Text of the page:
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Appears in Collections:Psychology Journal Articles
Peer Review Status: Refereed
Title: Type D personality and illness perceptions in myocardial infarction patients
Authors: Williams, Lynn
O'Connor, Rory
Grubb, Neil R
O'Carroll, Ronan
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Keywords: Illness Perceptions
Myocardial Infarction
Type D Personality
Issue Date: Feb-2011
Citation: Williams L, O'Connor R, Grubb NR & O'Carroll R (2011) Type D personality and illness perceptions in myocardial infarction patients, Journal of Psychosomatic Research, 70 (2), pp. 141-144.
Abstract: Objectives: To determine the relationship between Type D personality (the tendency to experience negative emotions and to be socially inhibited) and illness beliefs in post-myocardial infarction (MI) patients. Methods: One hundred and ninety two MI patients participated. Patients were assessed on demographic variables and completed the Type D Scale (DS14) and Brief illness perceptions questionnaire (BIPQ) one week post-MI. Results: MANOVA revealed that Type D patients were significantly different from non-Type D patients on every illness perception dimension. Type D patients believe that their illness has significantly more serious consequences (p < .001), will last significantly longer (p < .001), will be significantly less controllable by them (p < .05) or through treatment (p < .001) compared to non-Type D patients, and experience significantly more symptoms that they attribute to their illness (p < .001). In addition, they are significantly more concerned about their illness (p < .05), experience significantly more emotions as a result (p < .001), and find their illness to be significantly less comprehensible compared to non-Type D individuals (p < .001). Conclusion: Type D individuals possess a distinct profile of illness beliefs, which may help explain the adverse effect of Type D on health outcomes following MI. Future research should evaluate intervention strategies to tackle illness perceptions in these high-risk patients.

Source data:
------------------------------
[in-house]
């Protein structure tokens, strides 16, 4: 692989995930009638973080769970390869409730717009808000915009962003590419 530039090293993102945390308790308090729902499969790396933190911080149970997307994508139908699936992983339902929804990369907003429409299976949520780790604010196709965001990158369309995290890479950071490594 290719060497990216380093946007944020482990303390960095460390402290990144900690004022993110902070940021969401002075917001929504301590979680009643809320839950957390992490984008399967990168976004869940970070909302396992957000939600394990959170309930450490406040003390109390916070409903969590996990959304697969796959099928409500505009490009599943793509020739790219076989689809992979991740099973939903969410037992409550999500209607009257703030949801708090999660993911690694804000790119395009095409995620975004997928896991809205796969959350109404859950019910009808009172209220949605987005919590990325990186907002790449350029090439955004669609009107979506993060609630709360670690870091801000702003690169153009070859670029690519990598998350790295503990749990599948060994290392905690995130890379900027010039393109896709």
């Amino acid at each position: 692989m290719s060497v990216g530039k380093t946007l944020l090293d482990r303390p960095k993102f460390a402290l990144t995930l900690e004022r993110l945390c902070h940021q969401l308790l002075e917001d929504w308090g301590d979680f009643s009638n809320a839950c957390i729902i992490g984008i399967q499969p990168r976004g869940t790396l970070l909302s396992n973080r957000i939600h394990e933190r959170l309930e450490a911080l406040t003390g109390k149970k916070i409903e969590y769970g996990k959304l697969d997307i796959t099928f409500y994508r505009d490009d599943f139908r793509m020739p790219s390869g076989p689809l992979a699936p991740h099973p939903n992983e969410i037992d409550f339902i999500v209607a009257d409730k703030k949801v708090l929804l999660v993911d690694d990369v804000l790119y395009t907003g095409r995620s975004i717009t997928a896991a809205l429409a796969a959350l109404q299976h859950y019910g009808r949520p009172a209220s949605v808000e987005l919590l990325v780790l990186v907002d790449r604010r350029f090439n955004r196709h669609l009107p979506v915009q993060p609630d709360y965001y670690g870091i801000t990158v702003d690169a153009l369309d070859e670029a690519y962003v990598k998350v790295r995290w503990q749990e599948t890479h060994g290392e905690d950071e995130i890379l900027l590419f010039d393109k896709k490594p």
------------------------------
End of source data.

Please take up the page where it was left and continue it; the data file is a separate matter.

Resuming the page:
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Rights: Published in Journal of Psychosomatic Research by Elsevier.

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